Sunday, October 26, 2008

Dark Chocolate + Raspberry

Life is like a box of chocolates: you never know what you're going to get. Your life, however, is like a box of active grenades!

— Stewie Griffin

Truffles were a shock to me the first time I made them. Looking in those temperature-controlled cases in the chocolaterie, they seemed impossible for the average muffin. It wasn't until I discovered the Laboratory for Chocolate Science that I considered the possibility truffles could be within my reach. (And may I take a moment here to make a plug for the LCS, by the way?) As it turns out, they're orders of magnitude easier that I thought. They do require a fair bit of chilling and some tempering, but nothing close to what I'd imagined.

Truffles have the added bonus of being almost universally liked. I have yet to meet somebody who doesn't like truffles. While I'm sure those people exist, they appear to be few and far between. You need, more or less, to just dislike chocolate. Full stop.

I've made a fair variety of truffles, but I keep coming back to raspberry. 1) they're taste-ful and delicious, and 2) dark chocolate has more chocolate in it than semisweet or milk or white (making tempering easier). To be fair, adding little bits of raspberry jam is quite a lot more work than just flavoring the ganache with tea or alcohol or an extract, so if you're trying truffles for the first time this might not be the best choice. But it's almost an identical process if you forget the part about adding jam. (Add the tea bag, alcohol, or extract to the cream before adding chocolate.)

Dark Chocolate Raspberry Truffles
1 cup cream
15 ounces semisweet chocolate chips
1 pound good-quality dark chocolate
Seedless raspberry jam

In heavy saucepan, heat cream on medium until hot; stir constantly. Add chocolate chips, one cup at a time. Remove from heat before chips are completely melted and stir until ganache is smooth and all chocolate is melted.

Cool and place into container suitable for refrigerator or freezer. Place in refrigerator at least two hours, until chocolate is hard. After 10 minutes, check to ensure that ganache is not separating. If so, add warm chocolate and stir vigorously, then cool slowly.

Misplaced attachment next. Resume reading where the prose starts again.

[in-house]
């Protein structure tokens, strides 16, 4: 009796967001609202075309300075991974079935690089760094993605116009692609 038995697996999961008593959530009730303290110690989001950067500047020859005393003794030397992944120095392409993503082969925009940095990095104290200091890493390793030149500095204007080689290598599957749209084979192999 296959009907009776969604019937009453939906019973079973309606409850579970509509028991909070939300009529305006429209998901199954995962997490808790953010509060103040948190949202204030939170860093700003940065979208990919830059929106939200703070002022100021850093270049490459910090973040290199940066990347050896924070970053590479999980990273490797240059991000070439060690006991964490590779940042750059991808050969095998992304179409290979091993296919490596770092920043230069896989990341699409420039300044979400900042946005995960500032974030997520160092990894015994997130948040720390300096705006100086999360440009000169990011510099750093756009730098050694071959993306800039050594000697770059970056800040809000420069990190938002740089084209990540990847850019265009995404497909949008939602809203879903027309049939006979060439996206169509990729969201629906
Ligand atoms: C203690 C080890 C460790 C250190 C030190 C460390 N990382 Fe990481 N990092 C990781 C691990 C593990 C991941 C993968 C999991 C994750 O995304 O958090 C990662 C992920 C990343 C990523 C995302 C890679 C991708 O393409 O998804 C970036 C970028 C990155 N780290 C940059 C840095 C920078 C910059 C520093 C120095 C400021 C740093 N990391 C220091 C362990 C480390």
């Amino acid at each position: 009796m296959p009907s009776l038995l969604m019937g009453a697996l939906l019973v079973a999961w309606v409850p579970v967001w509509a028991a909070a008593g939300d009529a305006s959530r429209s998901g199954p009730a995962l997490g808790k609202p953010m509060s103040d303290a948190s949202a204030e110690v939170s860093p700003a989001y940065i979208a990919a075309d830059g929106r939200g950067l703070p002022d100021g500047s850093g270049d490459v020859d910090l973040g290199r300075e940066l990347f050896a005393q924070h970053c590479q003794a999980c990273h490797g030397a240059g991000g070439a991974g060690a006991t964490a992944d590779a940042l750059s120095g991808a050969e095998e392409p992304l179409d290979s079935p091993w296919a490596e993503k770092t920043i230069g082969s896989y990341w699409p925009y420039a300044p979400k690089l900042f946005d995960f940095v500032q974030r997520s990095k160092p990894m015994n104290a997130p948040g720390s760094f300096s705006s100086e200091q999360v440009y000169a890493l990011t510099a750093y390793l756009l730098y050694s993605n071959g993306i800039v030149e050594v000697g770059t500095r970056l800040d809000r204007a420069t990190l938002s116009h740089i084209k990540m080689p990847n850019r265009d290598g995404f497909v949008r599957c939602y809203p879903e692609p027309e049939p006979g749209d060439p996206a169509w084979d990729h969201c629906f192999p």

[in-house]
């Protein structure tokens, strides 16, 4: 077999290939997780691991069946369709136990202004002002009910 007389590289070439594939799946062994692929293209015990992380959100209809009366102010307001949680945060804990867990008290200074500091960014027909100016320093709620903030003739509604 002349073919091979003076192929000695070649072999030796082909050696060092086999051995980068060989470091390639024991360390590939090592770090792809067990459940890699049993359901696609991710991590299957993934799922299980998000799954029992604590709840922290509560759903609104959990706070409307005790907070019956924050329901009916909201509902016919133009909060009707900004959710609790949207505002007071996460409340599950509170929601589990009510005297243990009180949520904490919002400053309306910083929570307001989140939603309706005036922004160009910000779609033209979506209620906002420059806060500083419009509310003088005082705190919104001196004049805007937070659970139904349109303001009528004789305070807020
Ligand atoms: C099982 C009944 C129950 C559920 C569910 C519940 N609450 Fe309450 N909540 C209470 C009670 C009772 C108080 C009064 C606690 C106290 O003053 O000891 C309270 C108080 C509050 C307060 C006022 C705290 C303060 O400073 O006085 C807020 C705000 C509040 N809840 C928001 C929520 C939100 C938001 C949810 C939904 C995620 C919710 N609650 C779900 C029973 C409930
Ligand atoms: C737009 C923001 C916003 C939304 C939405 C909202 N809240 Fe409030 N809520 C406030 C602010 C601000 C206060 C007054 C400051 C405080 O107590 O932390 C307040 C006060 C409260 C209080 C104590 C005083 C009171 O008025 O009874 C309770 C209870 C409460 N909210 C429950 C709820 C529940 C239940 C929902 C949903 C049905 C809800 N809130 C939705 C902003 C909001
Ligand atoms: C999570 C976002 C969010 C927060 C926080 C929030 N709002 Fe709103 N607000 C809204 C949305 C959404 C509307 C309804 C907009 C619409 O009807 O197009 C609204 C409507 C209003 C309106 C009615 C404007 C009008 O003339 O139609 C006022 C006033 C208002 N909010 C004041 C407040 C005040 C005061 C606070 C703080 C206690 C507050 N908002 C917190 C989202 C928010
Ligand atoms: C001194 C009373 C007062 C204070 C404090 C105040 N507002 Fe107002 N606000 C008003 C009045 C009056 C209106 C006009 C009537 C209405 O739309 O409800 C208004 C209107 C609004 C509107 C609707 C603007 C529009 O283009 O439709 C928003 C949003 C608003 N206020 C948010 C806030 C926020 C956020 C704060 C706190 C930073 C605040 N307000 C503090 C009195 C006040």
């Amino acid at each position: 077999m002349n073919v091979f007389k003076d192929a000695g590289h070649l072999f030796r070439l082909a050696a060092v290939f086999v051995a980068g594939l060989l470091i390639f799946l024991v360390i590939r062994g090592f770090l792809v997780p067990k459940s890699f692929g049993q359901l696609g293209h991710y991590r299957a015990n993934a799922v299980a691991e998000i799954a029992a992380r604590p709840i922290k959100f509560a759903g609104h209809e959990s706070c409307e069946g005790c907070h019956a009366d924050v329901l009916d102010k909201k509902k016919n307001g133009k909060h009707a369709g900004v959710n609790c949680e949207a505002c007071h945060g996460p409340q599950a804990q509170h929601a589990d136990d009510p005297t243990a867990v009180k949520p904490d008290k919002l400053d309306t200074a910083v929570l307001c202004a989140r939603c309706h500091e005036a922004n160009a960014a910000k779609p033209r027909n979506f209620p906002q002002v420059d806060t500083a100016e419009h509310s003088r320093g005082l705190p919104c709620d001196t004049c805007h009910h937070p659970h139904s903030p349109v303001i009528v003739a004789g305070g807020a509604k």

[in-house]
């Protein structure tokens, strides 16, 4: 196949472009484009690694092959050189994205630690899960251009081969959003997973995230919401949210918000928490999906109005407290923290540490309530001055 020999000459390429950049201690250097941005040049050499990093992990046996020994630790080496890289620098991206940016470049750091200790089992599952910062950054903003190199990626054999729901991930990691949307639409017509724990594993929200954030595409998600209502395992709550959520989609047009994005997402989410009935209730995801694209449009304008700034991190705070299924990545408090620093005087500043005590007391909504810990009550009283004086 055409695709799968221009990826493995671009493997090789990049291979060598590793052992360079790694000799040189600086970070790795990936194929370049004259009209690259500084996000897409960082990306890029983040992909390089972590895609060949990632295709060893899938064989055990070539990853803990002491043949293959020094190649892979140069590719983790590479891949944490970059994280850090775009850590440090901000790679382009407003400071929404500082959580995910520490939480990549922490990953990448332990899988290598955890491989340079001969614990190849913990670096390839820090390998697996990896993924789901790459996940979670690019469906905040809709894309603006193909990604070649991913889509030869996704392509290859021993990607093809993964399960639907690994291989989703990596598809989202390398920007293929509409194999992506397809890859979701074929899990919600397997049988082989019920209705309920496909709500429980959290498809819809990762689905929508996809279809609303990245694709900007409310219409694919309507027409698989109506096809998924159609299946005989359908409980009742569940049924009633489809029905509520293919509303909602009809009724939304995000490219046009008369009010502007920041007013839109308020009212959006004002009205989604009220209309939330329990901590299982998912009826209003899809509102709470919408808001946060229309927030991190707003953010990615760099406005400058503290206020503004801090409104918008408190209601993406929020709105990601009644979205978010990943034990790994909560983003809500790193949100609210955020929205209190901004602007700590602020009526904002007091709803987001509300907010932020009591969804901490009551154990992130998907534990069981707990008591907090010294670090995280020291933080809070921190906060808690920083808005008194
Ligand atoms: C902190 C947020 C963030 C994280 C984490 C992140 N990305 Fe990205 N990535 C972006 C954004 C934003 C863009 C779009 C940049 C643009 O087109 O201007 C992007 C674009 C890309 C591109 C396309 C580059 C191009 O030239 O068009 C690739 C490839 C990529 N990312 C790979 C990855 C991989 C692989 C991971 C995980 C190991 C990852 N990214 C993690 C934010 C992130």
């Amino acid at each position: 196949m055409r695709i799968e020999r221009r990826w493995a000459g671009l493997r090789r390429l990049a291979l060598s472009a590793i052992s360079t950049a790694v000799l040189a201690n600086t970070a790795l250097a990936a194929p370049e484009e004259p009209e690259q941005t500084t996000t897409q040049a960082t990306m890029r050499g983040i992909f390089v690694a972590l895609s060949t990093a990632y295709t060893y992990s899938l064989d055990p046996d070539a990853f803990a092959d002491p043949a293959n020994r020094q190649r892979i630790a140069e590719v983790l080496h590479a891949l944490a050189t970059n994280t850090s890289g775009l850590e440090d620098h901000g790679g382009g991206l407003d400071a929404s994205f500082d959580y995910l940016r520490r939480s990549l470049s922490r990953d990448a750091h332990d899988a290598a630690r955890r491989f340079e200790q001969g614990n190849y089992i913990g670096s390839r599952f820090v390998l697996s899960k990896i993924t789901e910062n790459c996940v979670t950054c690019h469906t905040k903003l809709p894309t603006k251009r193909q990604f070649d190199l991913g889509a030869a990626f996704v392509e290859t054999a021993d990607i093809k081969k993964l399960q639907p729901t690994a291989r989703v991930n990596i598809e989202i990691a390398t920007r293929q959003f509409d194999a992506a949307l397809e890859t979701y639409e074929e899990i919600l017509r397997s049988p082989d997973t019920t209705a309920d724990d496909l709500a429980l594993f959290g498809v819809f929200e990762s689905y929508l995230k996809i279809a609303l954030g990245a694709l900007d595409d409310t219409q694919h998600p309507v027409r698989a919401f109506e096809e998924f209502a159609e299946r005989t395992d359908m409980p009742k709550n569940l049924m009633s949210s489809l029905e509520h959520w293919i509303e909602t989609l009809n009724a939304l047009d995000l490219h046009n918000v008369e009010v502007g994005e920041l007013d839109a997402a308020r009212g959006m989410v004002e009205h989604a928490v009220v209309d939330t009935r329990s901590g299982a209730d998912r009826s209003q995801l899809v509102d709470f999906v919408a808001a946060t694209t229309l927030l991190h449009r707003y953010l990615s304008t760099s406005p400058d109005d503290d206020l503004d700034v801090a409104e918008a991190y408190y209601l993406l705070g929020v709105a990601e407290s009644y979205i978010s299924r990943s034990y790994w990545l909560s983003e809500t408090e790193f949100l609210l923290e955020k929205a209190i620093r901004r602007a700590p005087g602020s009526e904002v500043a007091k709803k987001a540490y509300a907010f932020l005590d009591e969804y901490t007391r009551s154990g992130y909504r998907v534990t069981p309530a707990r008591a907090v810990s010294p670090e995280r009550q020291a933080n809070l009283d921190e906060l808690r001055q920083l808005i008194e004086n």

Line a baking sheet with parchment or waxed paper. Using a melon scoop, scrape out balls of ganache (a bit over half the radius of the desired truffle). Roll quickly between palms to form even spheres. Wash hands regularly if ganache leaves excess residue. Place balls on baking sheet; when all ganache is shaped, return to refrigerator at least 30 minutes or until hard.

With tip of finger, make a well in each ganache ball. (The well should go almost all the way through the truffle.) Fill with jam. Return to refrigerator, until hard.

Heat two-thirds of dark chocolate to 105°F. Add remaining third and stir vigorously until chocolate is cooled, 95°F. If chocolate melts too easily, add more and continue stirring. If chocolate drops below 95°F without fully melting, return briefly to heat. Chocolate should achieve a nice shine if it is properly tempered.

Drop ganache balls, one at a time, in tempered chocolate. Using two spoons, cover ball in chocolate. Using spoons, remove from chocolate and drain off excess. Carefully return each truffle to baking sheet. Chocolate should harden at room temperature.

Return to refrigerator and serve cold.

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